In the world of neoclassical economics, private corporations are expropriated by “greedy elites” but letting large corporations and wealthy individuals expropriate the social surplus is the foundation for “growth.”
That’s how the world looks to Ryan Avent, building on Daron Acemoglu and James Robinson. Avent is all up in arms about Argentine president Cristina Fernández’s decision to seize a majority share in the country’s largest oil company, YPF.
A country with strong, pluralistic institutions can restrain the grabby hands of the government, reassuring private investors that the fruits of their efforts won’t simply be stolen from them. That, in turn, encourages investment and growth. A country with poor institutions, however, can’t stay the hand of the greedy elite. The government will therefore be inclined to take decisions that enrich or protect its leaders, in the process poisoning the well of future growth.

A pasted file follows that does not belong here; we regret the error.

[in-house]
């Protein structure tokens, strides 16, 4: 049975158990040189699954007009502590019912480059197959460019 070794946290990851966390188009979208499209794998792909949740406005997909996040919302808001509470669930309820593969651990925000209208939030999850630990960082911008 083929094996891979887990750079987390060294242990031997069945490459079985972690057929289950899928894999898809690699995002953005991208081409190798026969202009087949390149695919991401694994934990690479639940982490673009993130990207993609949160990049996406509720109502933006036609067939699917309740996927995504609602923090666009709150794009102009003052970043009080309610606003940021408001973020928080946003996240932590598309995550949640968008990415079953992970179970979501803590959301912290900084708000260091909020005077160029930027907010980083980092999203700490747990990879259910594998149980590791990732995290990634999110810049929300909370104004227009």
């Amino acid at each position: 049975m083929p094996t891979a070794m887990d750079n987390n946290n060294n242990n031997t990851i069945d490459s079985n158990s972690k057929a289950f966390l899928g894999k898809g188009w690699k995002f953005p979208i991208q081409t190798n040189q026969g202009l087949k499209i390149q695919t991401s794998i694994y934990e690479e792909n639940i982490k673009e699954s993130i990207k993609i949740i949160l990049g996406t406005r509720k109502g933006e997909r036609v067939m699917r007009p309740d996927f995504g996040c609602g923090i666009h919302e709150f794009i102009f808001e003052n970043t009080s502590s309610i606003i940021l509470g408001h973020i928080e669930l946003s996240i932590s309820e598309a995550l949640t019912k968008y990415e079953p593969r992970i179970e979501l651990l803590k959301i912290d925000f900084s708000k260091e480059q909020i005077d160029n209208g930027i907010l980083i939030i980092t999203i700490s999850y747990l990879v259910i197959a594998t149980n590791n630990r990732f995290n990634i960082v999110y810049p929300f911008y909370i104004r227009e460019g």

And what, their “strong, pluralistic institutions” did such a good job protecting us from the “greedy elite”—of large banks, giant corporations, and wealthy individuals—in the United States in the lead-up to the Second Great Depression?